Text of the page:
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Investigation of prostate cancer stem cell targeting therapeutics with clinical potential

   Faculty of Life Sciences

About the Project

Prostate cancer (PCa) patients with aggressive disease are associated with <30% 5-year survival rates. This reflects the limited efficacy of current treatment options for metastatic castrate resistant prostate cancer (CRPC) (e.g. docetaxel), and highlights the unmet clinical need for new therapeutic strategies to prevent/treat CRPC. Previous work has demonstrated that aldehyde dehydrogenases (ALDHs) function to mediate cell differentiation and prostate cancer stem cell (PCSC) expansion and contribute to both chemo- and radiotherapy resistance. We have shown that targeting specific ALDH isoforms with small molecule inhibitors reduces PCa cell viability with potential to sensitise PCa cells to standard of care drugs. Emerging evidence indicates that hypoxic fractions play host to CSCs and this project seeks to explore how (i) hypoxia in the PCa microenvironment impacts on ALDH-expressing PCSC behaviour and (ii) ALDH-targeting inhibitors and prodrugs can be employed with existing therapies as a new treatment approach for aggressive PCa.  


To evaluate ALDH-targeting therapeutics as a new strategy to treat prostate cancer stem cells


Analysis of ALDH expression in drug-resistant PCa cell lines and PCSCs isolated from clinical samples. Evaluation of PCSC-targeting inhibitors and prodrugs in combination with standard of care drugs including androgen receptor antagonists or cytotoxic chemotherapy.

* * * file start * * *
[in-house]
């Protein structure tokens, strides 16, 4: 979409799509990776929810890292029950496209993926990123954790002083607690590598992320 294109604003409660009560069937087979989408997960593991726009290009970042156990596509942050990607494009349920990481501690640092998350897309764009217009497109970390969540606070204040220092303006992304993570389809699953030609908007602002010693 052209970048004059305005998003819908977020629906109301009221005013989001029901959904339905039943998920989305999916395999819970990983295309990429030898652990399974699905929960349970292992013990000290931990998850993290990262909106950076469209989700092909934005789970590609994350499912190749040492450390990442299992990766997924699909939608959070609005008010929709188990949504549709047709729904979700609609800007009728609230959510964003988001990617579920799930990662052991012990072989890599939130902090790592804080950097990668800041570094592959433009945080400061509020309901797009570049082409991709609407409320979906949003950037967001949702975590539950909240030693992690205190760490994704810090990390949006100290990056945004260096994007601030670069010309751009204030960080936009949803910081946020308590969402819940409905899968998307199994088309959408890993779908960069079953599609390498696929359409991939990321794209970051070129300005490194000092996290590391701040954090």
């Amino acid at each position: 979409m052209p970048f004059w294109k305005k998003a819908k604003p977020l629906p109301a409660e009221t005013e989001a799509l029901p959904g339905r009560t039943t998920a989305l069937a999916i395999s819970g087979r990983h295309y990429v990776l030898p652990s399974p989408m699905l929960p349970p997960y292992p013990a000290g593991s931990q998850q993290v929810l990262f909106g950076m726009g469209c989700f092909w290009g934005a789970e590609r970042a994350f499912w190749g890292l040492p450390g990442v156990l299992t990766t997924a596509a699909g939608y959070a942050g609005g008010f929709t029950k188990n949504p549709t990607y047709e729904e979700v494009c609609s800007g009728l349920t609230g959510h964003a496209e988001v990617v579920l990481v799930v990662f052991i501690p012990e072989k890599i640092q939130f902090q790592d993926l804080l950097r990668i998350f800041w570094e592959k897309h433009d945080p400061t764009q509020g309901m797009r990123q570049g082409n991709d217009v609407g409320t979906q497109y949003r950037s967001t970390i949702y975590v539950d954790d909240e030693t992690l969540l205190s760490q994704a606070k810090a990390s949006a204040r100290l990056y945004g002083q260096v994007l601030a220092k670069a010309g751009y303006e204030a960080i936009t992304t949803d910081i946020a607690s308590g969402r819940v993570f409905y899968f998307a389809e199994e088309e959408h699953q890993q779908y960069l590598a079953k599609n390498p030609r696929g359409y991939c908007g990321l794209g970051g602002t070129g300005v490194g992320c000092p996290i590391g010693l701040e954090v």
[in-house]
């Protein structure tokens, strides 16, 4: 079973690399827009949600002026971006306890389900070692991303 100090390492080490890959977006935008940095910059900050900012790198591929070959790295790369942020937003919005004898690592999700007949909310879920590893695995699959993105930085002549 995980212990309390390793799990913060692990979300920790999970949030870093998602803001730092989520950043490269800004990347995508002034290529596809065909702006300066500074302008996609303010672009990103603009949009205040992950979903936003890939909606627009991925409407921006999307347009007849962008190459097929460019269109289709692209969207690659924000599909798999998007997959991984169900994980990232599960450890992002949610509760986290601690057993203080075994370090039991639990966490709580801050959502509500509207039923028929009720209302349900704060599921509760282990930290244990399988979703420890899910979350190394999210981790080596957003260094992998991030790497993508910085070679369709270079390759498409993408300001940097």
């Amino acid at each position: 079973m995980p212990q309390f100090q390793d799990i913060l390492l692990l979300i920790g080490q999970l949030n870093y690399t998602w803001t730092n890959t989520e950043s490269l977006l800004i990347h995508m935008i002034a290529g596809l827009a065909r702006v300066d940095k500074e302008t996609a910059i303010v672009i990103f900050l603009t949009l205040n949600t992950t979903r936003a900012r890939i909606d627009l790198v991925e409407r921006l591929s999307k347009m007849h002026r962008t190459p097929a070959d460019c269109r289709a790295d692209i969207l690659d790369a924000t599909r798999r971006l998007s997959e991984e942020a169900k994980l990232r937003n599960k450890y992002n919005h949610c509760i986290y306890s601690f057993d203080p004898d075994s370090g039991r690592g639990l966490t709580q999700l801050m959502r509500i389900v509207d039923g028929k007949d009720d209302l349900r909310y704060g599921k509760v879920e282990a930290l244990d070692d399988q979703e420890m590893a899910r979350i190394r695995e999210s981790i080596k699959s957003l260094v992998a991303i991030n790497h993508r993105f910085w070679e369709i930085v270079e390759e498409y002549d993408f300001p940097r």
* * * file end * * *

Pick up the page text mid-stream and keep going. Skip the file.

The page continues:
Who should apply

Applicants are expected to be fully committed to bench and clinical work, and ideally, also have knowledge/experience or interest in urological oncology. Candidates are expected to hold a Medical degree (MBChB, MBBS etc), completed pre-registration training, and hold or be eligible for full registration with the UK General Medical Council (GMC). An honorary clinical contract will be sought with the Bradford Teaching Hospitals NHS Foundation Trust at the appropriate level depending on the applicant’s experience. The successful applicant will participate in clinical activities and be supported to develop and maintain clinical competencies while whilst undergoing laboratory work for the PhD. The ratio of laboratory/clinical work will be agreed with laboratory and clinical supervisors.

We particularly encourage applications from the following under-represented groups as identified by the Office for Students:

  1. Black, Asian and Ethnic Minority students
  2. Disabled students 
  3. Female students
  4. Care leavers
  5. Polar Q1 and Q2 students
  6. Refugees (The University of Bradford is recognised as a University of Sanctuary)
  7. Estranged students
  8. Gypsy, Roma, Traveller students
  9. Children from military families, veterans and partners of military personnel.

Applications are invited from UK citizens. EU/International student applications are welcome, but will require additional funding; outstanding students may be eligible for a University bursary - please enquire.

Enquiries and how to apply:

You should submit a CV (max. 2 pages) and a covering letter/expression of interest outlining your background and interest in the project to principal supervisor Professor Klaus Pors (). Co-supervisors are ICT Director and Professor Sherif El-Khamisy and Consultant Urologist & Honorary Senior Clinical Lecturer Dr Chidi Molokwu.

Further information on our research and facilities can be found on our website.

Anticipated start date:

February 2023

Funding Notes

The studentship funded by the Masonic Charitable Foundation in partnership with the University of Bradford covers home tuition fees, a tax-free stipend (at standard MRC rates, currently £15,609 per annum 2021/22) for the duration programme and writing-up (3 years total) and a generous research budget. Funding for specific training courses is also included in the ICT DTC.


Ibrahim AIM et al., J Med Chem. 2022 Mar 10;65(5):3833-3848
Ibrahim AIM et al., Molecules. 2021 Sep 23;26(19):5770
Quattrini L et al., Biomedicines. 2020 Dec 4;8(12):E569
Ibrahim AIM et al., J Cancer Metastasis Treat 2018;4:1-17

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